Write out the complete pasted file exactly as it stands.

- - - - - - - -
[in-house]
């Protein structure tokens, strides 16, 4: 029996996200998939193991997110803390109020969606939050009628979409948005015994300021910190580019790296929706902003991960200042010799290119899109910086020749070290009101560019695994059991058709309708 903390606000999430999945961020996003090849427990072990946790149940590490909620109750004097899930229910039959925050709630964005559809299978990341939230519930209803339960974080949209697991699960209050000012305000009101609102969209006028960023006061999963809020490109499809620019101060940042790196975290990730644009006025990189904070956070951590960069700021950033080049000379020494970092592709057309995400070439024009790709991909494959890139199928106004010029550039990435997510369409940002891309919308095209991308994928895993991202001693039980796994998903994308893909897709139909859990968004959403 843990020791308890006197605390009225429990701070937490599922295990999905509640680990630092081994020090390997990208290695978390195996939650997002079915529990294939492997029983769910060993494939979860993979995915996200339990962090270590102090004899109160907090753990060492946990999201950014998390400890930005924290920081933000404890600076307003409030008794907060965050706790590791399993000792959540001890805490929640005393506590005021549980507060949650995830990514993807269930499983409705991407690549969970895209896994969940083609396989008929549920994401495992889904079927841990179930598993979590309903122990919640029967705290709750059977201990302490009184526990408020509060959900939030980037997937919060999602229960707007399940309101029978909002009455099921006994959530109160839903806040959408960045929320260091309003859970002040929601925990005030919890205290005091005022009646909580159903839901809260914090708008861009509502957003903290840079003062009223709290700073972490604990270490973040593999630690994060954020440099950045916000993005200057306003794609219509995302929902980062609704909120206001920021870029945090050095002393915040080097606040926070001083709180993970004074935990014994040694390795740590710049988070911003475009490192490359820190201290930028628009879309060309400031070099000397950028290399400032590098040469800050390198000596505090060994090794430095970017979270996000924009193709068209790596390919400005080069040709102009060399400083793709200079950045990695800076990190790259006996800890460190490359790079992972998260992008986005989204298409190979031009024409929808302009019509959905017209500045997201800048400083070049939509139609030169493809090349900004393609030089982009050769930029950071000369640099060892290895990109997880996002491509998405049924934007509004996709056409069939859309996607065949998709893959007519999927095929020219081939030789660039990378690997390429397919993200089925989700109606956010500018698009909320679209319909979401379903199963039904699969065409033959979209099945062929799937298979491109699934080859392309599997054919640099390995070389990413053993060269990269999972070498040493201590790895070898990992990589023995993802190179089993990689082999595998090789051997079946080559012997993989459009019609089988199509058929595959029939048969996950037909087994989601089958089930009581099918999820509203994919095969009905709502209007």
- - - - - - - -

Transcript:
[in-house]
């Protein structure tokens, strides 16, 4: 029996996200998939193991997110803390109020969606939050009628979409948005015994300021910190580019790296929706902003991960200042010799290119899109910086020749070290009101560019695994059991058709309708 903390606000999430999945961020996003090849427990072990946790149940590490909620109750004097899930229910039959925050709630964005559809299978990341939230519930209803339960974080949209697991699960209050000012305000009101609102969209006028960023006061999963809020490109499809620019101060940042790196975290990730644009006025990189904070956070951590960069700021950033080049000379020494970092592709057309995400070439024009790709991909494959890139199928106004010029550039990435997510369409940002891309919308095209991308994928895993991202001693039980796994998903994308893909897709139909859990968004959403 843990020791308890006197605390009225429990701070937490599922295990999905509640680990630092081994020090390997990208290695978390195996939650997002079915529990294939492997029983769910060993494939979860993979995915996200339990962090270590102090004899109160907090753990060492946990999201950014998390400890930005924290920081933000404890600076307003409030008794907060965050706790590791399993000792959540001890805490929640005393506590005021549980507060949650995830990514993807269930499983409705991407690549969970895209896994969940083609396989008929549920994401495992889904079927841990179930598993979590309903122990919640029967705290709750059977201990302490009184526990408020509060959900939030980037997937919060999602229960707007399940309101029978909002009455099921006994959530109160839903806040959408960045929320260091309003859970002040929601925990005030919890205290005091005022009646909580159903839901809260914090708008861009509502957003903290840079003062009223709290700073972490604990270490973040593999630690994060954020440099950045916000993005200057306003794609219509995302929902980062609704909120206001920021870029945090050095002393915040080097606040926070001083709180993970004074935990014994040694390795740590710049988070911003475009490192490359820190201290930028628009879309060309400031070099000397950028290399400032590098040469800050390198000596505090060994090794430095970017979270996000924009193709068209790596390919400005080069040709102009060399400083793709200079950045990695800076990190790259006996800890460190490359790079992972998260992008986005989204298409190979031009024409929808302009019509959905017209500045997201800048400083070049939509139609030169493809090349900004393609030089982009050769930029950071000369640099060892290895990109997880996002491509998405049924934007509004996709056409069939859309996607065949998709893959007519999927095929020219081939030789660039990378690997390429397919993200089925989700109606956010500018698009909320679209319909979401379903199963039904699969065409033959979209099945062929799937298979491109699934080859392309599997054919640099390995070389990413053993060269990269999972070498040493201590790895070898990992990589023995993802190179089993990689082999595998090789051997079946080559012997993989459009019609089988199509058929595959029939048969996950037909087994989601089958089930009581099918999820509203994919095969009905709502209007």